Definition of diagram in English:
- They are packed with detail but it doesn't seem overwhelming because the pages are broken up with masses of superb colour photographs, maps, street-by-street diagrams and drawings.
- Apart from the run-of-the-mill stuff like e-mail and word processing, he is teaching himself to use the computer to draw schematic diagrams.
- The data are summarized in the schematic diagram below.
- Along with many line diagrams and equations, the problems and ‘mathematical meanderings’ strengthen concepts in each chapter.
- Stefan handed some chalk to Spencer who began drawing various diagrams on the board.
- But a number of photographs feature interesting vehicles and are supplemented by coach diagrams, schedules and menus.
- Another 12 Class 317 electric trains and 14 more Class 319 units will ensure all diagrams can be run.
- A navigational system pinpoints the train's position in relation to track diagrams.
verb (diagrams, diagramming, diagrammed; US diagrams, diagraming, diagramed)[with object] Back to top
- The screening method is diagrammed in Fig 1A and represents a modification of the crossing design of COYNE et al. 1998.
- The Kensico Cemetery burial card diagrams the wedge-shaped plot, 5 feet by 8 by 40.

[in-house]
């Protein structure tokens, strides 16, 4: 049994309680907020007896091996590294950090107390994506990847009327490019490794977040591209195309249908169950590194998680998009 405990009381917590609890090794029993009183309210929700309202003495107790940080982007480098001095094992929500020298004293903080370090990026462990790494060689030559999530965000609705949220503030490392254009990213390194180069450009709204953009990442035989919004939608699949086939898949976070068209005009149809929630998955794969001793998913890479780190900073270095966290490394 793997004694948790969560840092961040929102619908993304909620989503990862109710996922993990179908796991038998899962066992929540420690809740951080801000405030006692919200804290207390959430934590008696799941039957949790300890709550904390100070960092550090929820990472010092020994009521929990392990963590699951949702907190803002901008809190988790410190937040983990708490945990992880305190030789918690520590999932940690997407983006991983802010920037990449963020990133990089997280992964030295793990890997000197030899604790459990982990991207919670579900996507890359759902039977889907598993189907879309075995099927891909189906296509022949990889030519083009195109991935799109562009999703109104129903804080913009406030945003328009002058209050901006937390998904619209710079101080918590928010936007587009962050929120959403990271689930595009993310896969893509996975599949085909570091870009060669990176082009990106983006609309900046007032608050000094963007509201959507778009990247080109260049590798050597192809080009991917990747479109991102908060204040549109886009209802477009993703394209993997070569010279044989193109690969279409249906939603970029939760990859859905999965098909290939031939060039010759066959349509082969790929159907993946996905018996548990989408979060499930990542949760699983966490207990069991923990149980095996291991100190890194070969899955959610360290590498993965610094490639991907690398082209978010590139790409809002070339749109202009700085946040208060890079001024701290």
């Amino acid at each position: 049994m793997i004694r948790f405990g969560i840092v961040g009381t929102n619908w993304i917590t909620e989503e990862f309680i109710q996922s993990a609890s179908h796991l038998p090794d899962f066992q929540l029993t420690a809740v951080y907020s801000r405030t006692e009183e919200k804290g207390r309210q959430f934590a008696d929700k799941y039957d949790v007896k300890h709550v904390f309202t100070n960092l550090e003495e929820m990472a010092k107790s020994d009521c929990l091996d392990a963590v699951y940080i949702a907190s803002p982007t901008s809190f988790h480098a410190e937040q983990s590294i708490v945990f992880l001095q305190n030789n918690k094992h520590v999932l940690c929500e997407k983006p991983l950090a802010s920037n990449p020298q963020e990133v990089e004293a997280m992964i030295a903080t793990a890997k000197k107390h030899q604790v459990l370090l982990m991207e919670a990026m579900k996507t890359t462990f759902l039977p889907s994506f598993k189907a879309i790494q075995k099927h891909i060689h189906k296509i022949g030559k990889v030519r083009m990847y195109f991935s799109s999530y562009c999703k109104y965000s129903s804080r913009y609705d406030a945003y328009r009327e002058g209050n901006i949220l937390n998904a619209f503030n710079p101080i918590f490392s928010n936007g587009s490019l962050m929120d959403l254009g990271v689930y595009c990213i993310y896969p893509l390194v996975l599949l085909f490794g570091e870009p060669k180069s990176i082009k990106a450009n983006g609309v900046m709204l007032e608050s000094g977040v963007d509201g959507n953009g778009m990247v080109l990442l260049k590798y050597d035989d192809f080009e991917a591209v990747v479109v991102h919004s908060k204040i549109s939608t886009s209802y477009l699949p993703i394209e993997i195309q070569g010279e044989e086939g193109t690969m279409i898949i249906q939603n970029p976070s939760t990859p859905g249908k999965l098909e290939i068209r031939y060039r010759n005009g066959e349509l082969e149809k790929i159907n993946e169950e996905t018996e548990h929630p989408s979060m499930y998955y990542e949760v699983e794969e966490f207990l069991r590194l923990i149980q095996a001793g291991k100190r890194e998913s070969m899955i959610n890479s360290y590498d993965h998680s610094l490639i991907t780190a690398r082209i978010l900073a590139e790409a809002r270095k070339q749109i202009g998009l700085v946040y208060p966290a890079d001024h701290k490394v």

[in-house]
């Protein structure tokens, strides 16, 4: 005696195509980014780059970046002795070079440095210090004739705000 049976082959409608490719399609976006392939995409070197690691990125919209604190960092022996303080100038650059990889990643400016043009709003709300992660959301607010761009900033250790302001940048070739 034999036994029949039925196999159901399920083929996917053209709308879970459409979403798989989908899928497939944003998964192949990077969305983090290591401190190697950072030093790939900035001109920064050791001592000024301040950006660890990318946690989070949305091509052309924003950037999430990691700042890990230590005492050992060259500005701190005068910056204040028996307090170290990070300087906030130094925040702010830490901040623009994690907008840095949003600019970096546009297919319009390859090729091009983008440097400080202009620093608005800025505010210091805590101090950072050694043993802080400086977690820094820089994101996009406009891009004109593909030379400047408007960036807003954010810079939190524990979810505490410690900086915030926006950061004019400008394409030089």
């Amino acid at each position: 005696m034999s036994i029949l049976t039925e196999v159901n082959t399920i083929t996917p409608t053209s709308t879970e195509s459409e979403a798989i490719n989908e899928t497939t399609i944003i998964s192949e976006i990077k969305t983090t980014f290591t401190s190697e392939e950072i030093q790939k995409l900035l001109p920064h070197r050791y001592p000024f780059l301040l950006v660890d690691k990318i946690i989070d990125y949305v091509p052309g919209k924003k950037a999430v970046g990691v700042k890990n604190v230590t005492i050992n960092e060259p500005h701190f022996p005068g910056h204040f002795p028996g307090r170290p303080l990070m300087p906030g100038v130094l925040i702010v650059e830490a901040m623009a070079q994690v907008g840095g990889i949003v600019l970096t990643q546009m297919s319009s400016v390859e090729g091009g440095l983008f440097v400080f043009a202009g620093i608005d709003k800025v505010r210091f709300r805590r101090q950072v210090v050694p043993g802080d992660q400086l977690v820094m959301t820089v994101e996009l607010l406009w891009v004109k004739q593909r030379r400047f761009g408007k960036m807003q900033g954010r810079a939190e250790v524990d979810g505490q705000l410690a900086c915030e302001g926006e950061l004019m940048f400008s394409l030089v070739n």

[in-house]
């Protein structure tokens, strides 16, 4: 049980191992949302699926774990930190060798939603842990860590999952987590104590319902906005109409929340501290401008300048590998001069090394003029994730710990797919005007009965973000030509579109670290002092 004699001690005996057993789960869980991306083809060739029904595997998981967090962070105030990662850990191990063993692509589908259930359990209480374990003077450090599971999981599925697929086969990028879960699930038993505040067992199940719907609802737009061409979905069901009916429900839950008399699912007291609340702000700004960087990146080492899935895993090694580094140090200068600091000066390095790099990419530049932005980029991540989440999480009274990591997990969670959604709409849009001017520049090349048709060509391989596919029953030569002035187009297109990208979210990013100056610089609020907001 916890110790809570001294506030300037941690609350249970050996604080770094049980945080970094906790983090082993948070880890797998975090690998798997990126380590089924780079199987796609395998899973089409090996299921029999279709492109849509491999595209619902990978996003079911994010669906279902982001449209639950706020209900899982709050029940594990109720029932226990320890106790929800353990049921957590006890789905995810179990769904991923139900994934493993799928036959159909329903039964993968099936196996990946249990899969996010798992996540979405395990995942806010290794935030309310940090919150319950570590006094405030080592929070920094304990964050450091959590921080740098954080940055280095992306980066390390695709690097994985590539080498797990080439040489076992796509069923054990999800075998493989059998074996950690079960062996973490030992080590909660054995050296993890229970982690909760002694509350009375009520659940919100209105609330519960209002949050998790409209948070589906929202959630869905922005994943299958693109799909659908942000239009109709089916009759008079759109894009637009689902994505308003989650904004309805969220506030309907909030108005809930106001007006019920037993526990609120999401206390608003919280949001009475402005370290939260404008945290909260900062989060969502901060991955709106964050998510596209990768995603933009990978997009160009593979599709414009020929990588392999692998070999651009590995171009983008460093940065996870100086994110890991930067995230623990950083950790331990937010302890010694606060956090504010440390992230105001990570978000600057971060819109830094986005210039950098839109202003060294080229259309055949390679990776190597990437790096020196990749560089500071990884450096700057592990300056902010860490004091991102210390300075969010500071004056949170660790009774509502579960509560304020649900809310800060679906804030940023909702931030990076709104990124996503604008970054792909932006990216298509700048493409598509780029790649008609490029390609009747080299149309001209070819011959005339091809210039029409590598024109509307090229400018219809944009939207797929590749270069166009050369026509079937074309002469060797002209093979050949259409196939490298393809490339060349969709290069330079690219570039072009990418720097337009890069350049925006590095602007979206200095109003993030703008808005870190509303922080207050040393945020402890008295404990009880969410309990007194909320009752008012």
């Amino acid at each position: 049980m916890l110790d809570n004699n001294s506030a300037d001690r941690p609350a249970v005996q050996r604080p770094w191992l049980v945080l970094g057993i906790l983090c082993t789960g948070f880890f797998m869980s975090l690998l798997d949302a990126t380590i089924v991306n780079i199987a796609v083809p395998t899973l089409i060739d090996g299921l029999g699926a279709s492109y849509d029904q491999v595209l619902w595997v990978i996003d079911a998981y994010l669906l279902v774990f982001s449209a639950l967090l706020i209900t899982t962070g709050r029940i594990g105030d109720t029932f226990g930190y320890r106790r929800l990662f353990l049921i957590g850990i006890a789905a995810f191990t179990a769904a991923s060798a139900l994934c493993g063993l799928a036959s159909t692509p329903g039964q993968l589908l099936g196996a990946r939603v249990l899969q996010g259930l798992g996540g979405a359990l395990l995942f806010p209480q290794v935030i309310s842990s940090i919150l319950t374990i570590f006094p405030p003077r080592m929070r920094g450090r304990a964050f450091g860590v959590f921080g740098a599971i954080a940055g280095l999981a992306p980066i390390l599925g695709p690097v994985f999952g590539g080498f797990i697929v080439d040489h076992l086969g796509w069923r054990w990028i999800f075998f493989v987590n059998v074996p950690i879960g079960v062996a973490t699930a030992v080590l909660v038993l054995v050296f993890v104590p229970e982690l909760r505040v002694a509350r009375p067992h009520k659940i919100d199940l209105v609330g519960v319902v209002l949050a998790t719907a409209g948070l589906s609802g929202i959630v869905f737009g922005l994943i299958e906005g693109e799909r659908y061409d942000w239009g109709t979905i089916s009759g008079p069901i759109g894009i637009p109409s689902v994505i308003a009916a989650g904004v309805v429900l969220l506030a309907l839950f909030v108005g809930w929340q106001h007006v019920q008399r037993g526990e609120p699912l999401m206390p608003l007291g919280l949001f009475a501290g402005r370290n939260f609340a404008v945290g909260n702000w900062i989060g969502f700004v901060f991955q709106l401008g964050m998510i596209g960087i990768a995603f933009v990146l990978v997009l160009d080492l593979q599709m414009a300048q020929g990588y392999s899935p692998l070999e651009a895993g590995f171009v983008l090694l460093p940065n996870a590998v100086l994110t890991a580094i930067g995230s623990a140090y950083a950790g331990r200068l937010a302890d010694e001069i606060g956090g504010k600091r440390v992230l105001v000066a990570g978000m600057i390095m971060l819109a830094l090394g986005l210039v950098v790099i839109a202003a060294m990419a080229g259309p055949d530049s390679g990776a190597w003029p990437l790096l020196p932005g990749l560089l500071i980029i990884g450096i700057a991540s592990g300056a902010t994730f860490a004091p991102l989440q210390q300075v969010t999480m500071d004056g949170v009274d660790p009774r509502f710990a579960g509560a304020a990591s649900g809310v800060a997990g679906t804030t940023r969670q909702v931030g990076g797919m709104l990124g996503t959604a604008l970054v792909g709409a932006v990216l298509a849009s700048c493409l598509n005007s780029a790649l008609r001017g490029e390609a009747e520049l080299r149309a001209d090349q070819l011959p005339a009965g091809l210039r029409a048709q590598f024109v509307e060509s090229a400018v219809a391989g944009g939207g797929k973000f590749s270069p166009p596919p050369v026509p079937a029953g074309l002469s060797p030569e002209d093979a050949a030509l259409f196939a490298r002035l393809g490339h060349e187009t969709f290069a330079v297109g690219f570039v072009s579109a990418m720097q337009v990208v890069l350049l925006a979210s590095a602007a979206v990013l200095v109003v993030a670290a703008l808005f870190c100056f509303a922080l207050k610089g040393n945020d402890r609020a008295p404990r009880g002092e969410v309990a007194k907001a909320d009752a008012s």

- By diagramming actual people in actual relationships, we are introducing both mechanical and conceptual problems.
Early 17th century: from Latin diagramma, from Greek, from diagraphein 'mark out by lines', from dia 'through' + graphein 'write'.
graft from Late Middle English:
A graft is a shoot from one plant fixed into a slit made in another to form a new growth. Originally spelled graff, it derives from Greek graphion ‘stylus, pointed writing implement’, from graphein ‘to write’, source of the graphite (late 18th century) in your pencil, graphic art (mid 17th century), and diagram (early 17th century). The tapered tip of the shoot was thought to resemble a stylus. The other graft (mid 19th century), ‘hard work’, may be related to the phrase spade's graft ‘the amount of earth that one stroke of a spade will move’, based on Old Norse groftr ‘digging’.
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